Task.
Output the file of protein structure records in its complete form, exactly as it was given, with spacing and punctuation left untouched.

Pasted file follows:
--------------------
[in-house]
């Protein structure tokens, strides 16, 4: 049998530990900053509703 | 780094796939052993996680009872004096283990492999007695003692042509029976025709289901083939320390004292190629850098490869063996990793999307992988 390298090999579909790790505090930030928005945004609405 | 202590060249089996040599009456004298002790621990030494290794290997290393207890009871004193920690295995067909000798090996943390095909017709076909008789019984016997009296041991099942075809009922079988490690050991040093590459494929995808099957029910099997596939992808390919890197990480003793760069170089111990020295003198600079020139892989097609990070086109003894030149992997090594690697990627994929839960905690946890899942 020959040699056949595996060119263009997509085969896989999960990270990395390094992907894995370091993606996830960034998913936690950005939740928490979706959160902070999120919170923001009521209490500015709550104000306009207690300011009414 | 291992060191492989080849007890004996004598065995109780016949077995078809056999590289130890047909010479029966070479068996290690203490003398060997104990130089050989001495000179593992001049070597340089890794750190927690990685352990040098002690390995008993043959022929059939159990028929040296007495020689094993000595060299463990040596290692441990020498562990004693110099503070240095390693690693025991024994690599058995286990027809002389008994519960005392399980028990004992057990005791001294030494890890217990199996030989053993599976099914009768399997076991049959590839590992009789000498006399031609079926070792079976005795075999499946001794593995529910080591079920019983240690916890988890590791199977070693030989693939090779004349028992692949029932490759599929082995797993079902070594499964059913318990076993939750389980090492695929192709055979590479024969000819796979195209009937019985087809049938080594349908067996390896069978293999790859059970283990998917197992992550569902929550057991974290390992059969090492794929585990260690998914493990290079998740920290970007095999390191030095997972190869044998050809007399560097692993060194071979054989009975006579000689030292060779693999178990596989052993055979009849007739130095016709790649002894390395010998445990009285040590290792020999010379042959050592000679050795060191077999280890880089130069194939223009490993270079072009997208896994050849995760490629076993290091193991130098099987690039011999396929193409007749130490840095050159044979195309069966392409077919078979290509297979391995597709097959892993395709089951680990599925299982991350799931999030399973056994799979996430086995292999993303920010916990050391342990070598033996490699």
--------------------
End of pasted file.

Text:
[in-house]
């Protein structure tokens, strides 16, 4: 049998530990900053509703 | 780094796939052993996680009872004096283990492999007695003692042509029976025709289901083939320390004292190629850098490869063996990793999307992988 390298090999579909790790505090930030928005945004609405 | 202590060249089996040599009456004298002790621990030494290794290997290393207890009871004193920690295995067909000798090996943390095909017709076909008789019984016997009296041991099942075809009922079988490690050991040093590459494929995808099957029910099997596939992808390919890197990480003793760069170089111990020295003198600079020139892989097609990070086109003894030149992997090594690697990627994929839960905690946890899942 020959040699056949595996060119263009997509085969896989999960990270990395390094992907894995370091993606996830960034998913936690950005939740928490979706959160902070999120919170923001009521209490500015709550104000306009207690300011009414 | 291992060191492989080849007890004996004598065995109780016949077995078809056999590289130890047909010479029966070479068996290690203490003398060997104990130089050989001495000179593992001049070597340089890794750190927690990685352990040098002690390995008993043959022929059939159990028929040296007495020689094993000595060299463990040596290692441990020498562990004693110099503070240095390693690693025991024994690599058995286990027809002389008994519960005392399980028990004992057990005791001294030494890890217990199996030989053993599976099914009768399997076991049959590839590992009789000498006399031609079926070792079976005795075999499946001794593995529910080591079920019983240690916890988890590791199977070693030989693939090779004349028992692949029932490759599929082995797993079902070594499964059913318990076993939750389980090492695929192709055979590479024969000819796979195209009937019985087809049938080594349908067996390896069978293999790859059970283990998917197992992550569902929550057991974290390992059969090492794929585990260690998914493990290079998740920290970007095999390191030095997972190869044998050809007399560097692993060194071979054989009975006579000689030292060779693999178990596989052993055979009849007739130095016709790649002894390395010998445990009285040590290792020999010379042959050592000679050795060191077999280890880089130069194939223009490993270079072009997208896994050849995760490629076993290091193991130098099987690039011999396929193409007749130490840095050159044979195309069966392409077919078979290509297979391995597709097959892993395709089951680990599925299982991350799931999030399973056994799979996430086995292999993303920010916990050391342990070598033996490699």